‘a-huge-relief’:-retailers-react-to-end-of-world’s-longest-lockdown
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Retail stores in Melbourne have joined restaurants and hair salons in reopening to the public as the city gradually exits one of the world’s longest lockdowns. 

But while the overarching response has been one of relief and excitement, there is also confusion about vaccination rules and concern about customer abuse. 

We asked four retail leaders how they’re feeling about the reopening. Here are their thoughts.

Richard Pearson, managing director, Target Australia

Inside Retail: How are you feeling about the reopening? 

RP: We’re pretty excited. The stores are full, and the team is really looking forward to dealing with customers again. It’s what they get excited about. We’ve got [Christmas] trees and decorations, so it feels pretty festive. All our summer ranges are looking their best, so everybody who needs a new outfit for going to the pub or parties are good to go. It’s been a tough few months, but I think it’s going to be an exciting few weeks ahead.

We’ve seen a very strong bounce back in sales in New South Wales since the reopening there, so we think this period going into Christmas is going to be pretty buoyant. And I think we’re as covered as we can be from a health and safety point of view. The team is well trained, they know what to do [around] the check-ins and all that kind of thing. 

IR: Have you experienced any challenges? 

RP: At an industry level, the hardest thing has been the short-term changes and lack of consistency across the states. It would be far easier if there was just one rule in place everywhere. Having to react to changing circumstances and the complexity of different rules in different jurisdictions has made things harder, but we’ve dealt with it. 

Jason Chang, CEO, Calia and Melbourne City Councillor 

IR: Calia opened its in-store dining about a week ago. What has that been like? 

JC: Reopening has been a huge relief for us and it is great to see customers back in our stores dining together with friends and family. The staff are all pleased to get back to work, especially many in the hospo and retail sectors who have not been working for the past few months. We are preparing for hopefully a bumper Christmas and summer period, and as borders open, we are awaiting [the return of] international students and tourists, who form a large proportion of dining and retail customers in Melbourne.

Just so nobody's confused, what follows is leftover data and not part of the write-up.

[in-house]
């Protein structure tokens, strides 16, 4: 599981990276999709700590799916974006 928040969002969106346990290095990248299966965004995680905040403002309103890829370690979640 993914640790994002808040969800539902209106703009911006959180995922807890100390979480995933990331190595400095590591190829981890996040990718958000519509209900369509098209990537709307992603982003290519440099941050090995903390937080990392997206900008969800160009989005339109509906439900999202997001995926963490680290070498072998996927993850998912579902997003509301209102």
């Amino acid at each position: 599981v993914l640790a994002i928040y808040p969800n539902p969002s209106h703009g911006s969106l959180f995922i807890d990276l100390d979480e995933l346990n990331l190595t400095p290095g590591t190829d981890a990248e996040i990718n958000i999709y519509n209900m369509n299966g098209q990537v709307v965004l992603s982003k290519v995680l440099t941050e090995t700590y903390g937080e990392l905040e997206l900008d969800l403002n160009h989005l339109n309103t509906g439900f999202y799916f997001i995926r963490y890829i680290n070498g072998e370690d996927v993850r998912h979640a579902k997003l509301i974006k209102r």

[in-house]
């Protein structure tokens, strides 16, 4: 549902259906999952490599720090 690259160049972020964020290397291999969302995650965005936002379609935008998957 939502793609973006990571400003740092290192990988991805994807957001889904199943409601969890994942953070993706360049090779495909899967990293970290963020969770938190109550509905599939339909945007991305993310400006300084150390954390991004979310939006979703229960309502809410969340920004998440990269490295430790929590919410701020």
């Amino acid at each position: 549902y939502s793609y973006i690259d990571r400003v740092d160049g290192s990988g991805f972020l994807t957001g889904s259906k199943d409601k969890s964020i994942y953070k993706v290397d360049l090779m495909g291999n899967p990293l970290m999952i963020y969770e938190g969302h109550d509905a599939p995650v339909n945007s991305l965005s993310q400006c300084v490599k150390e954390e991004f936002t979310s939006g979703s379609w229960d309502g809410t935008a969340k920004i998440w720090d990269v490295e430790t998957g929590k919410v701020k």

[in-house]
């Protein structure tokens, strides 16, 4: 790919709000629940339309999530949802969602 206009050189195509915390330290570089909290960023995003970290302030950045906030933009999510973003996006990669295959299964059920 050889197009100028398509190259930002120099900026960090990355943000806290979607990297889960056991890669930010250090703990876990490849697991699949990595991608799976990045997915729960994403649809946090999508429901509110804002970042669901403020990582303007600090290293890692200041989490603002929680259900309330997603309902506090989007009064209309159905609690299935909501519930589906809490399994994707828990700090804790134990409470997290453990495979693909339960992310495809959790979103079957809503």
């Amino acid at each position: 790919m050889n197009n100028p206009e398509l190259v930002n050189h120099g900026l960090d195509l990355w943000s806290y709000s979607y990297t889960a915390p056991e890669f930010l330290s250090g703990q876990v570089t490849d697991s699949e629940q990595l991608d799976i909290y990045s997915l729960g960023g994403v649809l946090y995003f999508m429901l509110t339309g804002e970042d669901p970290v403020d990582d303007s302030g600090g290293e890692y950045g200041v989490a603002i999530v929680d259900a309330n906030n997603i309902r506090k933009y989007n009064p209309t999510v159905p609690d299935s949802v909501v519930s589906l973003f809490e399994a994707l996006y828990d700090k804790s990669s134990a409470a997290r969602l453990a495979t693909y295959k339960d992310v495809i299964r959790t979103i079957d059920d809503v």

IR: Have you experienced any challenges related to the reopening? 

JC: So many things have changed over the past few months, there are stock and staff shortages, supplier prices have all increased and we now have to check vaccination statuses and socially distance customers and staff. The operating environment for businesses is much more difficult than before and all businesses are doing their best to keep their customers happy and safe. 

Calia is following all government mandates and requirements put in place in regards to reopening, and all of our customer-facing staff have been given training and lessons in how to deal with difficult customers. The health and safety of all staff and customers is our number one priority and we are following all the rules to ensure we can reopen safely and stay open. 

Mark Rubbo, managing director, Readings

IR: What steps did you take to prepare for the reopening? 

MR: We revisited and adjusted our Covid Safe plan and re-inducted all our staff to make sure they understood the issues. A number are understandably anxious, and this has been exacerbated by the lack of clarity from the government as to whether unvaccinated people are allowed in general retail. But I think most are generally relieved that we are getting back to near normal.

IR: What, if any, concerns do you have about the reopening? 

MR: Keeping up with monitoring the number of patrons and the resources it requires. We are worried about what happens when we move to Phase D and only the vaccinated will be allowed in – that will create tensions and add to costs. I hope that policy will be reviewed and adjusted if vaccination rates keep going up and cases get under control.

IR: Some people are saying the reopening is happening “just in time” for peak season. What’s your take on this? 

MR: This is about the same time that we reopened last year, and it is just in time – any later would have made it difficult to have a meaningful Christmas trading period.

Doug Lowe, centre manager, Moonee Ponds Central 

IR: How do you think customers feel about returning to shopping centres? 

DL: We know customers are eager to get back out and enjoy their freedoms. We are expecting customers to return in large numbers given we are now in the lead-up to Christmas. We have organised additional safety measures such as queuing for major stores and high touch point cleaning, but a big difference between Sydney’s reopening and our own, is the timing. Our reopen was at 6pm on a Friday, while Sydney reopened on a Monday. We were conscious some of our retailers weren’t able to open for that evening trade, so we focused on communicating the right information to our customers to set their expectations for that Friday evening to ensure they have the best possible experience. 

IR: What are some of the challenges of reopening for retailers in Melbourne? 

DL: Our retailers are really looking forward to welcoming our customers back. We are very much a community here at Moonee Ponds Central, so it will be fantastic to see everyone in person again after these extended lockdowns. Our retailers and our teams are mindful there is a level of confusion around various rules and regulations. We ask all shoppers to please be respectful of retail staff and our centre teams, so we can provide the best and safest shopping experience for everyone.

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